When Win is a Must

Minasian,Art (2574) - Bojkov,D (2492) [A29]
IX EICC Plovdiv BUL (9), 30.04.2008
1.g3 Before this game I had a 50% result, and the calculations showed that I either need a win it to conclude my final GM norm (actually fourth GM norms, but "thanks" to FIDE's help to deal with clearing the things about one of my previous norms) I needed or to win this encounter, or to play for a draw and to try in my final games. I chose the first option. 1...e5 2.c4 Nf6 3.Bg2 d5 4.cxd5 Nxd5 5.Nc3 Nb6 6.Nf3 Nc6 7.0–0 Be7 8.a3 0–0 9.b4 Be6 10.d3 f6 Minasian's opening repertoire is wide, but usually he does not count on big opening advantage. Extreme fighter, he is happy a tiny advantage, and relys on his excellent endgame technique. By the way he was the last USSR champion. 11.Be3

Here my exact opening knowledge ended. But I was familiar with the arising position (reversed Dragon line), similiar position may appear from Pirc Defense as well (again with reversed colours.) 11...a5 It is good to challenge White's pawn formation and get control over the c5 square. 12.b5 Nd4 13.Bxd4 exd4 14.Na4 Qd7 Black is not afraid of doubling his panws on the b line. I know this idea from GM Evgeny Ermenkov. 15.Qc2 [15.Nxb6 cxb6 16.Qa4 Bc5 17.Nd2 Qf7 18.Rab1 Qe7 19.Nb3 Bxb3 20.Qxb3+ Kh8 Similar position could arrise in the game too. I consider it better for Black who can create a step-by-step attack against White's king. In the meanwhile the bishop on c5 cements the whole Queen's flank. 21.a4 Rac8 22.Bf3 Rc7 23.Rfc1 f5ѓ Ѕ–Ѕ Smejkal,L-Biolek,R (2425)/Czechia 1997/EXT 1999 (33)] 15...Rad8 [15...Rfd8 Is possible, but I wanted to use the rook on f8 later and to remove his collegue from the unpleasant X-raying of the fianchetoed bishop. 16.Rfc1 Rac8 17.Nc5 Bxc5 18.Qxc5 Na4 19.Qc2 Qxb5 20.Rab1 Qc6 21.Qxc6 bxc6 22.Rxc6= Ѕ–Ѕ Mastrovasilis,A (2533)-Kapnisis,S (2421)/Salonica 2006/CBM 115 ext (36)] 16.Rfb1 [16.Rfc1 Qxb5 17.Nxb6 is not enough- 17...cxb6 18.Rcb1 Qa6 with Black's advantage Ѕ–Ѕ Weindl,A (2380)-Apicella,M (2410)/Biel 1990/EXT 2000 (49)] 16...Nxa4 17.Qxa4 b6 18.Rc1 Bc5 19.Nd2 f5

20.Rxc5!? Typical exchange sacrifice. White deprives me of the bishop pair, and counts on the weak pawns that Black will have now. Nevertheless, an exchange is an exchange, and I was happy with the course of the game. Alternatively: [20.Nb3 Bxb3 21.Qxb3+ Kh8 22.Bc6 Qe7 23.Bf3 f4і would give Black initiative thanks to the rook-lifts on the sixth rank, and ooposite-coloured bishops.] 20...bxc5 21.Rc1 A good move. White developes all his pieces before collecting the pawns. [21.Qxa5 Qe7 22.Qa4 f4 with initiative] 21...Qe7 22.Qc2 Bf7 23.Bf3 Probably the correct idea is to liquadate to an endgame with: [23.Nc4!?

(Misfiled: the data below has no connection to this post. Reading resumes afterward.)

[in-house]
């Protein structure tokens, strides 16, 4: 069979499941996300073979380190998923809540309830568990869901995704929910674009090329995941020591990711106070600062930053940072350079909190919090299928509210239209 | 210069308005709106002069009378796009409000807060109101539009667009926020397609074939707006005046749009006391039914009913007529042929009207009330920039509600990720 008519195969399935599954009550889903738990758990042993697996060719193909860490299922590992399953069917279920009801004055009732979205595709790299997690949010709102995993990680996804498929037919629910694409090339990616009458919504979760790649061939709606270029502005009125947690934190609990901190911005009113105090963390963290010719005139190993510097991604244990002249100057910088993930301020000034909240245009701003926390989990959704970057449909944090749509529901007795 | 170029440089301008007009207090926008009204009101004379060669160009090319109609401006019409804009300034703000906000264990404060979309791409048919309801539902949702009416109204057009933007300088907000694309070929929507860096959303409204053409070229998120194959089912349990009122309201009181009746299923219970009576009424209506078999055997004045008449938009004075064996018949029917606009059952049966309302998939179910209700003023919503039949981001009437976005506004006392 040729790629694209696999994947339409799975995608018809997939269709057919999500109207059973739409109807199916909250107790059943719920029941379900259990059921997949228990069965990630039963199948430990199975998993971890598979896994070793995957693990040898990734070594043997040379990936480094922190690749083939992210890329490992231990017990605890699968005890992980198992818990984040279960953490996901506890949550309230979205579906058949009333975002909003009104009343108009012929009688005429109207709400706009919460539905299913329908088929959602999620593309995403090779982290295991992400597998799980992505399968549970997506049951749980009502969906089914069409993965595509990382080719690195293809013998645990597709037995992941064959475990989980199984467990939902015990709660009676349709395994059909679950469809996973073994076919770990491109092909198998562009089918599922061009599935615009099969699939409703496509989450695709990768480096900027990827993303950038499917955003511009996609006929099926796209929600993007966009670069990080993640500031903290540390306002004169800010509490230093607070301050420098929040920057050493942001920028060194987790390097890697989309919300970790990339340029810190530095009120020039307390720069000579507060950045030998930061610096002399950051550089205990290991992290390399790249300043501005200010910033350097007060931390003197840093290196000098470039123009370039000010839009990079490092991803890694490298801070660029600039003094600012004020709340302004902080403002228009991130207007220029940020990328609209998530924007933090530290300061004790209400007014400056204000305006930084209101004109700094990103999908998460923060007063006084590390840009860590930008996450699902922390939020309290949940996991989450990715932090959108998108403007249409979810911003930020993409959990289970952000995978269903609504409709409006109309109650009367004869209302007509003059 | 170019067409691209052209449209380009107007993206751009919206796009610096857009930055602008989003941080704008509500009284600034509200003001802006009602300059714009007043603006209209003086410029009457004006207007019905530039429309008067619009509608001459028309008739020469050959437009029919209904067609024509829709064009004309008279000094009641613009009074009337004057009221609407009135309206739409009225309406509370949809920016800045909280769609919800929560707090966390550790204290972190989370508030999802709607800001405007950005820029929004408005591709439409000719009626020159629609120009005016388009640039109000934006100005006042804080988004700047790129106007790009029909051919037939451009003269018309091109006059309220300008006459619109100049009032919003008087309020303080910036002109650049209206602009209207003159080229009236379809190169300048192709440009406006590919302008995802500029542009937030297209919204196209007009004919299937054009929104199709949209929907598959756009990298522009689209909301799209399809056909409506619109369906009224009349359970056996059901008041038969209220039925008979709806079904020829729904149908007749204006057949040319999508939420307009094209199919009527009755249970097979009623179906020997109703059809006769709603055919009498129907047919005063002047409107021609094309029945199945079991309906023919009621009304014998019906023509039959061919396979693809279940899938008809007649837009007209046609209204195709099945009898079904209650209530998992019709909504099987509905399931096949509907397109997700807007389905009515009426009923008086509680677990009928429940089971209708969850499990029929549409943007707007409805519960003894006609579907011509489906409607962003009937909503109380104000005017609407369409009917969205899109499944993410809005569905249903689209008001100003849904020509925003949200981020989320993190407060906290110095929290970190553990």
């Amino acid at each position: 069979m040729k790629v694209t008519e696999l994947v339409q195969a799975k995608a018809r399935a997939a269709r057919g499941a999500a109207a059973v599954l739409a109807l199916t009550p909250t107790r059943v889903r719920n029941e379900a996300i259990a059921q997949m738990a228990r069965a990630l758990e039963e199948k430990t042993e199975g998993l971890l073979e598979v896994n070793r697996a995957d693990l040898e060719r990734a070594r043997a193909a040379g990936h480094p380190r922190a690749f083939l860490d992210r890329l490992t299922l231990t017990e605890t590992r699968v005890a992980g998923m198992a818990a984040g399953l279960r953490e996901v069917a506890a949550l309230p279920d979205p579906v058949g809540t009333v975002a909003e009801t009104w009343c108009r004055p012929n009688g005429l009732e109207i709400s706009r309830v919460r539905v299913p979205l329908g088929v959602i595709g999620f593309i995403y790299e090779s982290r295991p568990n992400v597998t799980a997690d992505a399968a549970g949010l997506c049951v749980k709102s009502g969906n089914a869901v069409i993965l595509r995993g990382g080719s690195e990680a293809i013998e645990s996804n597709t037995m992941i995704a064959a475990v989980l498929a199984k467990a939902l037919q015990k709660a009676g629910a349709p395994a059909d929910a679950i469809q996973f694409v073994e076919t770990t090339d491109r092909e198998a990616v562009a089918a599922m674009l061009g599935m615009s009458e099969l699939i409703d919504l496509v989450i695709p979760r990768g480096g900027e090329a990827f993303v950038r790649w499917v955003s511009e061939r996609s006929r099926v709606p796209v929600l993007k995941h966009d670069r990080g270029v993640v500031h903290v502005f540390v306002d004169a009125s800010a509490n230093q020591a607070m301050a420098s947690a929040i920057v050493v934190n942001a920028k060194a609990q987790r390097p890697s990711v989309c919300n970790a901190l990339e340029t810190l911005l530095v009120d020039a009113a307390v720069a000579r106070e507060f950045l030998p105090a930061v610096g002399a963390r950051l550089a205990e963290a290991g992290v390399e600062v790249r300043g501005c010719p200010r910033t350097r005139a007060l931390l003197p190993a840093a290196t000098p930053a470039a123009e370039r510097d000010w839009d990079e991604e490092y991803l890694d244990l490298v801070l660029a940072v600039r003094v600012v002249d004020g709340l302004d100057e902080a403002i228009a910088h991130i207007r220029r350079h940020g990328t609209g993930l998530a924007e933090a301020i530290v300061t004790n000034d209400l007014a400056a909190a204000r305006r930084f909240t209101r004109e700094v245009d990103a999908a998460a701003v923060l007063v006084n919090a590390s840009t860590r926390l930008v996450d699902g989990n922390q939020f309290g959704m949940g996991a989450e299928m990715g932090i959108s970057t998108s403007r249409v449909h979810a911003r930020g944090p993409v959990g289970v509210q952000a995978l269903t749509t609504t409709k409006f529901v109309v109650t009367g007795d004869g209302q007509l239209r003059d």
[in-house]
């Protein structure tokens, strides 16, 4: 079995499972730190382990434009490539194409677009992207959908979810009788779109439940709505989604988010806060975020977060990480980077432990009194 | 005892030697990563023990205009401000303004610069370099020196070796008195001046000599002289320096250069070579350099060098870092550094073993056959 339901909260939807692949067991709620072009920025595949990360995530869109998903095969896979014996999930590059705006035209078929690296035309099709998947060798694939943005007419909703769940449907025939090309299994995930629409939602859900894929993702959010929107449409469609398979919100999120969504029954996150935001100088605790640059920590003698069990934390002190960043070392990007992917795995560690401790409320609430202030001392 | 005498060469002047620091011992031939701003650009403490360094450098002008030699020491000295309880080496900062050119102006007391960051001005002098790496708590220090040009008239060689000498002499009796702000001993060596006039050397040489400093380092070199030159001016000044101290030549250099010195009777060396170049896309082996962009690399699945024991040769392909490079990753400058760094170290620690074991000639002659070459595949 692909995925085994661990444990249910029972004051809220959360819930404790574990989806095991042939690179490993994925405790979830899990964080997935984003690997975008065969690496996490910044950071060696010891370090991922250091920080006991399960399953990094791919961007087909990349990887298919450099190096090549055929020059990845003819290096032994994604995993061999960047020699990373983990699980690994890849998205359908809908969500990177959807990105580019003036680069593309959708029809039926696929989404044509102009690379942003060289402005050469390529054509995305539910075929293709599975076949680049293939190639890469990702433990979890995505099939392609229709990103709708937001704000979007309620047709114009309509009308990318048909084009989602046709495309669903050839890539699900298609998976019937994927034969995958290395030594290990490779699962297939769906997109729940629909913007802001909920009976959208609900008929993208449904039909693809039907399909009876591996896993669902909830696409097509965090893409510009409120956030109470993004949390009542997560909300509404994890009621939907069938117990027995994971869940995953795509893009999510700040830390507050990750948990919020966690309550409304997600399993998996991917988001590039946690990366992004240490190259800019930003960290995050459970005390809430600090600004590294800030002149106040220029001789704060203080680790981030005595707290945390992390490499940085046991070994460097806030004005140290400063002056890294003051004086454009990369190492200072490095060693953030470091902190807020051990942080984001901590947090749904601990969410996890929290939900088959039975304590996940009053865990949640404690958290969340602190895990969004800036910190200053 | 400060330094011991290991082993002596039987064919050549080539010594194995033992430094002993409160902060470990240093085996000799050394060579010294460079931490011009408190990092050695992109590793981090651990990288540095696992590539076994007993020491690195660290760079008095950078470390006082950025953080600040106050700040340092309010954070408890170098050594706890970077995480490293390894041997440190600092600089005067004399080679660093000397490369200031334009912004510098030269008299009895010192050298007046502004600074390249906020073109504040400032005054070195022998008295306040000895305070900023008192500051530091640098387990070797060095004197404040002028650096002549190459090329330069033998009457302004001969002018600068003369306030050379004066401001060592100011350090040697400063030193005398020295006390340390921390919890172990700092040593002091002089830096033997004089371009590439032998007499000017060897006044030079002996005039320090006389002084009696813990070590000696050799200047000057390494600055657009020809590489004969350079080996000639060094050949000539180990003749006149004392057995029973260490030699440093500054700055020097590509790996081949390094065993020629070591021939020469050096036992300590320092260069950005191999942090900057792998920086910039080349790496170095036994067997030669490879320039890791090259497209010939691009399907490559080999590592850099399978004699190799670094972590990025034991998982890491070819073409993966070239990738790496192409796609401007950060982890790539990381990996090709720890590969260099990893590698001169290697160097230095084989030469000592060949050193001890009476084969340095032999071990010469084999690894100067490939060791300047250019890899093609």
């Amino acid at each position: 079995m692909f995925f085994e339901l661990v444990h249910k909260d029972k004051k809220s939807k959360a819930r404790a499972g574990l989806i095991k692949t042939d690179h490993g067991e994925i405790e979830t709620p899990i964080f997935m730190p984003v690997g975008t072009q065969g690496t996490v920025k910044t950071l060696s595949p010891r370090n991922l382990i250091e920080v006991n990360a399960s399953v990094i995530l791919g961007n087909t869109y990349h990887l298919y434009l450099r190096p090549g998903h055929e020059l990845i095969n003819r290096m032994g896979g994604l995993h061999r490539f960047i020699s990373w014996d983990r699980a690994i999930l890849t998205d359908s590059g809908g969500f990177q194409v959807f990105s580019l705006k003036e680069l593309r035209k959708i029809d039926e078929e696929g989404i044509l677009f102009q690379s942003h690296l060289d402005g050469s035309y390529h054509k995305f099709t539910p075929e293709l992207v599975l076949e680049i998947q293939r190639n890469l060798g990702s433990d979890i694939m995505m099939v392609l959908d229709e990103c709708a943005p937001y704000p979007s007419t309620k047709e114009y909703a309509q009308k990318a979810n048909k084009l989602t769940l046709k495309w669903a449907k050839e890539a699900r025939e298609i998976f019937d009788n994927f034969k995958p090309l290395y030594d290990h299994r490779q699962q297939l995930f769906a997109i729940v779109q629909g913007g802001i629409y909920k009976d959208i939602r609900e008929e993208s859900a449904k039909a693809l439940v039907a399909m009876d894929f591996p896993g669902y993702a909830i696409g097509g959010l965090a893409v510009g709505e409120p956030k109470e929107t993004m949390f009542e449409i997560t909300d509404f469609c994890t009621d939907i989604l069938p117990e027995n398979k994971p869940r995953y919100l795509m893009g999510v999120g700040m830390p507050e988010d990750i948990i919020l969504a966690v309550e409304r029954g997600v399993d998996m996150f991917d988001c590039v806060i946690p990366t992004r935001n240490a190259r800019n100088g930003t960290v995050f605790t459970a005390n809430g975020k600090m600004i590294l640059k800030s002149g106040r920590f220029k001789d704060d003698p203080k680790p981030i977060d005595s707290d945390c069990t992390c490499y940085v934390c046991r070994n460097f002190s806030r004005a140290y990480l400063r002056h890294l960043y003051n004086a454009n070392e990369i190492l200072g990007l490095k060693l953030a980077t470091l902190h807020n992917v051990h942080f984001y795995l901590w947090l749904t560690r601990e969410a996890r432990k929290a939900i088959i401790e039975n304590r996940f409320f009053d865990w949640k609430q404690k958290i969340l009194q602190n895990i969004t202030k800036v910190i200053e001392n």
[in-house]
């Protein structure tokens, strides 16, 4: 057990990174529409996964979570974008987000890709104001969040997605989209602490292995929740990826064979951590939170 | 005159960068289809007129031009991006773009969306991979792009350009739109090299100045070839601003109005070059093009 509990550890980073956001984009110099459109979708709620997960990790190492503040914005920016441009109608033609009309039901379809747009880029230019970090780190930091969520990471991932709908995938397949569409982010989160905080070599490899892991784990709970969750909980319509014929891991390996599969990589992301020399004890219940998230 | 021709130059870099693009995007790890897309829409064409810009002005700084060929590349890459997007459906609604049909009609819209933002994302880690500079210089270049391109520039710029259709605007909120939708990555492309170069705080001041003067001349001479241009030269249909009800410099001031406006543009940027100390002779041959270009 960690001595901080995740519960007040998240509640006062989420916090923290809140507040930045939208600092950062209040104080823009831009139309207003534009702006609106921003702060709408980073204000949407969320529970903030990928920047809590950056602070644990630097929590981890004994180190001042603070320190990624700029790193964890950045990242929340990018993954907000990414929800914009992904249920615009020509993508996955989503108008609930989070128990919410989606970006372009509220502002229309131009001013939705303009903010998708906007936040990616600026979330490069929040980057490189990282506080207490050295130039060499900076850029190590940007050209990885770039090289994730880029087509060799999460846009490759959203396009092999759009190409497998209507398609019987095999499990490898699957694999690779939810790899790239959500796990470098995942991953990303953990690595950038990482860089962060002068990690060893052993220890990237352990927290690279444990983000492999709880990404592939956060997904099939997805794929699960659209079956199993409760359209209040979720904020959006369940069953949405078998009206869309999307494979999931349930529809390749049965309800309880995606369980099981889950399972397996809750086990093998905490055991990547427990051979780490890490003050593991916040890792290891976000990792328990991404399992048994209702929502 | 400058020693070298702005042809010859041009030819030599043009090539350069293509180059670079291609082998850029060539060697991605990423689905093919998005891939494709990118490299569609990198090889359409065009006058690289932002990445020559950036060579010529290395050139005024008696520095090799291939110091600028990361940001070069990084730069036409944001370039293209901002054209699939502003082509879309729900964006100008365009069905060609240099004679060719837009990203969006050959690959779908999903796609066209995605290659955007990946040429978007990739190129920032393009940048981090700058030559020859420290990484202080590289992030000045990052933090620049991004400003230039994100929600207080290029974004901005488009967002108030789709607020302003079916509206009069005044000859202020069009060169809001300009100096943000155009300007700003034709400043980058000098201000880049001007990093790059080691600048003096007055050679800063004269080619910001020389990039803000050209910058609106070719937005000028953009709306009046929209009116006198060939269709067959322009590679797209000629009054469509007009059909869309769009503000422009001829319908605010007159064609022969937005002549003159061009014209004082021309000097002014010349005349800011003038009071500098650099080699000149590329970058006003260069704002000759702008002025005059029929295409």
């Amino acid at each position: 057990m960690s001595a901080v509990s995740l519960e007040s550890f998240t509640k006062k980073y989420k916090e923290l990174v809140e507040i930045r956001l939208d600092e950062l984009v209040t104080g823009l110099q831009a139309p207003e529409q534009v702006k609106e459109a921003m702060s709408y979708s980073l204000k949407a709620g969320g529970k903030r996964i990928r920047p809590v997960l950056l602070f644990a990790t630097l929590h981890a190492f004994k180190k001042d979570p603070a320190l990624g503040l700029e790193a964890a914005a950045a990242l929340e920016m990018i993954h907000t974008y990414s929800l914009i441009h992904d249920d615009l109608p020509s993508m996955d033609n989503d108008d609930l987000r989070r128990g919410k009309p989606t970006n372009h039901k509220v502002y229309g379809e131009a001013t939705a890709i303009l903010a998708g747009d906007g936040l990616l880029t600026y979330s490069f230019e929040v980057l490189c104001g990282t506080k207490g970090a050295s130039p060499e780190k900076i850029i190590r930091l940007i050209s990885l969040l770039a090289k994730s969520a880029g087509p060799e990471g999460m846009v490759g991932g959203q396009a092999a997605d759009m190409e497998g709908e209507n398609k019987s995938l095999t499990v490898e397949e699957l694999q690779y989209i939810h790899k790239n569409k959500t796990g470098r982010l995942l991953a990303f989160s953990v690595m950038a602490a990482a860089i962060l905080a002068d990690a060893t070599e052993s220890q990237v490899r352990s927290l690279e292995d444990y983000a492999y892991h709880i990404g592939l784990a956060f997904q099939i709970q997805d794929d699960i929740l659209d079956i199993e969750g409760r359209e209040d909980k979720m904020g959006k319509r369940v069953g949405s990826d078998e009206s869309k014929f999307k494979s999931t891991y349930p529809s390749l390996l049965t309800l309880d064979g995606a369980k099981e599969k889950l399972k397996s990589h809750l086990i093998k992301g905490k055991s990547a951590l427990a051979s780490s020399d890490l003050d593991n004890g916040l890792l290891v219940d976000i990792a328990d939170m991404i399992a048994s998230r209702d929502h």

23...Bxc4 24.Qxc4+ Kh8 25.Bf3 g5!? 26.Qxc5 Qxc5 27.Rxc5 g4 with unclear endgame] 23...Qg5 Hitting the knight on d2, and preparing both f5-f4 push and Bf7-h5 exchange of the important defender. 24.Bc6 [24.Nc4 Bd5 25.Nxa5 Bxf3 26.exf3 f4 with initiative- Black needs open lines for the rooks.] 24...Qh6 [24...Kh8!? with idea Bf7-d5.] 25.Nb3 Finally White starts to pick up the pawns, but I am ready for attack. 25...c4! The pawn is doomed anyway, it is nice to free some energy for the collegue on d file. 26.dxc4 f4 27.Nc5 [27.Bf3 fxg3 28.hxg3 Bg6 29.Qd1 d3‚] 27...fxg3 28.hxg3 Bg6 29.Qd1 I was already considering the sacrifices on f2. For example: [29.Be4?

29...Rxf2! 30.Kxf2 Qh2+ 31.Ke1 Qxg3+ 32.Kd1 Qg1+ 33.Kd2 Qe3+ 34.Kd1 Rf8 35.Qd2 Bxe4 36.Nxe4 (36.Qxe3 Rf1+ 37.Kd2 dxe3+ 38.Kxe3 Rxc1) 36...Qxe4–+ Obviously Minasian saw that option too, and avoided it.] 29...Rd6 My opponent was already in serious time-pressure. Here I spend some time on calculating the f2 capture, but could not find a clear-cut win. Still there was: [29...Rxf2 30.Kxf2 Qh2+ 31.Kf1 Qxg3 32.Qe1 Qh3+ 33.Kg1 Qe3+ 34.Kh1 Qh6+ 35.Kg2 Qg5+ 36.Qg3 Qxc5 with huge advantage] 30.Bd5+ Kh8 31.Ne6? White's position is difficult but this loses on the spot. I felt that win is here, and tried to foresee the forced winning line for some 15 (!) minutes. In vain, my nervousness prevailed. Finally, I found a solid winning line and went for it. 31...Be4

A beautiful win would be: [31...Rxe6! 32.Bxe6 Be4 33.f3 Qe3+ 34.Kg2

a) if 34.Kh2 Qf2+ 35.Kh1 (35.Kh3 Rf6 36.Qg1 Rh6+ 37.Kg4 Qxe2 and mate follows soon.) 35...Rxf3–+; b) 34.Kf1 Bxf3 35.exf3 Rxf3+ leads to mate as well; 34...d3!! I saw this one but was afraid that something might go wrong. 35.fxe4 Rf2+ 36.Kh3 Qh6+ 37.Kg4 Qxe6+ 38.Kh4 Qh6+ 39.Kg4 Qg6+ 40.Kh4 Rh2#] 32.Bxe4 Rxe6 33.Bf3 d3! This is the idea that I found safer. Now White's position collapses. 34.Rb1 dxe2 35.Bxe2 Ref6

36.Qd4 Rxf2 37.Qxf2 Rxf2 38.Kxf2 Qh2+ The rest is a matter of technique. I just had to keep my nerves steady:) 39.Kf3 Qh5+ 40.g4 Qh3+ 41.Kf2 Qxa3 42.Rd1 Qe7 43.Rd5 a4 44.c5 a3 45.Bc4 Qf6+ 46.Ke2 g5 47.c6 Qc3 48.Rd8+ Kg7 49.Rd7+ Kf6 50.Bg8 Qb2+ 51.Kf3 a2 52.Bxa2 Qxa2 53.Rxc7 Qd5+ 54.Kf2

54...Qd4+ Last finesse. Black wins the rook. 0–1 The chess job is done, now I must wait for the bureaucracy to do its work.

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